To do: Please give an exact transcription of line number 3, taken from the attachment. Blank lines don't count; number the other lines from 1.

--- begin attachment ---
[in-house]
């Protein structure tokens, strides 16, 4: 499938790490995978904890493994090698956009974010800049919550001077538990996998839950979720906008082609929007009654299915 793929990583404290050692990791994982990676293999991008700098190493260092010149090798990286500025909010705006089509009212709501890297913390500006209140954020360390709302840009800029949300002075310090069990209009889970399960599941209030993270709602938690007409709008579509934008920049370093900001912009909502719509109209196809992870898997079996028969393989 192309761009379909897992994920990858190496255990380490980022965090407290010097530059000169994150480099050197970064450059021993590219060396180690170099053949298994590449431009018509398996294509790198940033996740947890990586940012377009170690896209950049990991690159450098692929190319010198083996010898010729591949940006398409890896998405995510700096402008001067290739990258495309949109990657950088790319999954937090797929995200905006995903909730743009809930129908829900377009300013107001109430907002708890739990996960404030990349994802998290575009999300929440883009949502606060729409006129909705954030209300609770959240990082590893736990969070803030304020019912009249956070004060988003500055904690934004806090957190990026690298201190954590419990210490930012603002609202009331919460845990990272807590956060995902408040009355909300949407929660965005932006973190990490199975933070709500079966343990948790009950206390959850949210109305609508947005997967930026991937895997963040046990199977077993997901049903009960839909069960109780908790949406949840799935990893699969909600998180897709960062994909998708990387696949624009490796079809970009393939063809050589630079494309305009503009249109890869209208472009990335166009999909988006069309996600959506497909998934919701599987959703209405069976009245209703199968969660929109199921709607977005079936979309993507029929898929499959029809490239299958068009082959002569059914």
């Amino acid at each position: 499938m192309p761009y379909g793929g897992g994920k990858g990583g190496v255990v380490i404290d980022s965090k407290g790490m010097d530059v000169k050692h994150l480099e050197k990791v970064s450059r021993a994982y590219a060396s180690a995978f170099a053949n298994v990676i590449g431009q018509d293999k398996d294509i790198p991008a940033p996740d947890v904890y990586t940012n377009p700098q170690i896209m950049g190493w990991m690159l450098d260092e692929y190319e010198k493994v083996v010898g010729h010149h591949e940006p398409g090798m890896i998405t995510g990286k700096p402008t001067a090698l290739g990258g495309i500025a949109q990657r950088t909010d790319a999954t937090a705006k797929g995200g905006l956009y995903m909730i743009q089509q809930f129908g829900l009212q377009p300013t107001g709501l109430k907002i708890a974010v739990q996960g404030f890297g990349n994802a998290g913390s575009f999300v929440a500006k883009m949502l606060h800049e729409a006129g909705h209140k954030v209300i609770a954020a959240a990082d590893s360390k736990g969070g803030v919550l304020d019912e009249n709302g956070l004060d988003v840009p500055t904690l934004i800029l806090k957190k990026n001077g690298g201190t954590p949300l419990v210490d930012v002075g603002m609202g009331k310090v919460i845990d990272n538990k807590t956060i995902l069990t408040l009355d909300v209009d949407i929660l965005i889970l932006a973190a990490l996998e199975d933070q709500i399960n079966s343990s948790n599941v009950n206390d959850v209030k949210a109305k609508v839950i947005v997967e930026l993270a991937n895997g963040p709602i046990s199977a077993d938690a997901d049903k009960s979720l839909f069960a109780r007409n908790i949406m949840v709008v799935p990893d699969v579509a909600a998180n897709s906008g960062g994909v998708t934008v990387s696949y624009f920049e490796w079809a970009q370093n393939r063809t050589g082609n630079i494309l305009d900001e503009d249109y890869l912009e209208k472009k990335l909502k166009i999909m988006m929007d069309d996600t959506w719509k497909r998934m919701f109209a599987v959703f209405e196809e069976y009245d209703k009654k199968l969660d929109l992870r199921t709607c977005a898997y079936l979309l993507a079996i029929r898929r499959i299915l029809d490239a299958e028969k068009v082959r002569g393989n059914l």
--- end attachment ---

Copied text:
């Amino acid at each position: 499938m192309p761009y379909g793929g897992g994920k990858g990583g190496v255990v380490i404290d980022s965090k407290g790490m010097d530059v000169k050692h994150l480099e050197k990791v970064s450059r021993a994982y590219a060396s180690a995978f170099a053949n298994v990676i590449g431009q018509d293999k398996d294509i790198p991008a940033p996740d947890v904890y990586t940012n377009p700098q170690i896209m950049g190493w990991m690159l450098d260092e692929y190319e010198k493994v083996v010898g010729h010149h591949e940006p398409g090798m890896i998405t995510g990286k700096p402008t001067a090698l290739g990258g495309i500025a949109q990657r950088t909010d790319a999954t937090a705006k797929g995200g905006l956009y995903m909730i743009q089509q809930f129908g829900l009212q377009p300013t107001g709501l109430k907002i708890a974010v739990q996960g404030f890297g990349n994802a998290g913390s575009f999300v929440a500006k883009m949502l606060h800049e729409a006129g909705h209140k954030v209300i609770a954020a959240a990082d590893s360390k736990g969070g803030v919550l304020d019912e009249n709302g956070l004060d988003v840009p500055t904690l934004i800029l806090k957190k990026n001077g690298g201190t954590p949300l419990v210490d930012v002075g603002m609202g009331k310090v919460i845990d990272n538990k807590t956060i995902l069990t408040l009355d909300v209009d949407i929660l965005i889970l932006a973190a990490l996998e199975d933070q709500i399960n079966s343990s948790n599941v009950n206390d959850v209030k949210a109305k609508v839950i947005v997967e930026l993270a991937n895997g963040p709602i046990s199977a077993d938690a997901d049903k009960s979720l839909f069960a109780r007409n908790i949406m949840v709008v799935p990893d699969v579509a909600a998180n897709s906008g960062g994909v998708t934008v990387s696949y624009f920049e490796w079809a970009q370093n393939r063809t050589g082609n630079i494309l305009d900001e503009d249109y890869l912009e209208k472009k990335l909502k166009i999909m988006m929007d069309d996600t959506w719509k497909r998934m919701f109209a599987v959703f209405e196809e069976y009245d209703k009654k199968l969660d929109l992870r199921t709607c977005a898997y079936l979309l993507a079996i029929r898929r499959i299915l029809d490239a299958e028969k068009v082959r002569g393989n059914l």